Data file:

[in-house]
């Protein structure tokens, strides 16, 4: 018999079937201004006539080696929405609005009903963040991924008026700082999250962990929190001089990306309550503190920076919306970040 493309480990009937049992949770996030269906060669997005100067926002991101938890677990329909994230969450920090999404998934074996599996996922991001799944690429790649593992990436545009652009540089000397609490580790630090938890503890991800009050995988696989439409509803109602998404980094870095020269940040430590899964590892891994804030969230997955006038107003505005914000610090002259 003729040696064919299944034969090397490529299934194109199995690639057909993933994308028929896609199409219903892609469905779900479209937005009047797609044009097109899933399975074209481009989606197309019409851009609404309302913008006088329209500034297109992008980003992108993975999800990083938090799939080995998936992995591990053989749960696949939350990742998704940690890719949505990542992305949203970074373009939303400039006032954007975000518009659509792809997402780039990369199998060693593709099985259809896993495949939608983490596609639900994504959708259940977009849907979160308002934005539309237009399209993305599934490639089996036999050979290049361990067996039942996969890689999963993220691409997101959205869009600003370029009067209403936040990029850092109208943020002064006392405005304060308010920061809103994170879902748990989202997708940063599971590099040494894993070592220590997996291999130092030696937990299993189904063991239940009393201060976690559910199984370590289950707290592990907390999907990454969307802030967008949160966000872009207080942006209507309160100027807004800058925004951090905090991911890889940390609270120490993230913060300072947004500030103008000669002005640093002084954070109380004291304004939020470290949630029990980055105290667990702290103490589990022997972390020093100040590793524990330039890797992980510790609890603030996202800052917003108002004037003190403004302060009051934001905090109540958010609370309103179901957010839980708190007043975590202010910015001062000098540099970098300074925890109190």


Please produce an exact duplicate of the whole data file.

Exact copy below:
[in-house]
């Protein structure tokens, strides 16, 4: 018999079937201004006539080696929405609005009903963040991924008026700082999250962990929190001089990306309550503190920076919306970040 493309480990009937049992949770996030269906060669997005100067926002991101938890677990329909994230969450920090999404998934074996599996996922991001799944690429790649593992990436545009652009540089000397609490580790630090938890503890991800009050995988696989439409509803109602998404980094870095020269940040430590899964590892891994804030969230997955006038107003505005914000610090002259 003729040696064919299944034969090397490529299934194109199995690639057909993933994308028929896609199409219903892609469905779900479209937005009047797609044009097109899933399975074209481009989606197309019409851009609404309302913008006088329209500034297109992008980003992108993975999800990083938090799939080995998936992995591990053989749960696949939350990742998704940690890719949505990542992305949203970074373009939303400039006032954007975000518009659509792809997402780039990369199998060693593709099985259809896993495949939608983490596609639900994504959708259940977009849907979160308002934005539309237009399209993305599934490639089996036999050979290049361990067996039942996969890689999963993220691409997101959205869009600003370029009067209403936040990029850092109208943020002064006392405005304060308010920061809103994170879902748990989202997708940063599971590099040494894993070592220590997996291999130092030696937990299993189904063991239940009393201060976690559910199984370590289950707290592990907390999907990454969307802030967008949160966000872009207080942006209507309160100027807004800058925004951090905090991911890889940390609270120490993230913060300072947004500030103008000669002005640093002084954070109380004291304004939020470290949630029990980055105290667990702290103490589990022997972390020093100040590793524990330039890797992980510790609890603030996202800052917003108002004037003190403004302060009051934001905090109540958010609370309103179901957010839980708190007043975590202010910015001062000098540099970098300074925890109190």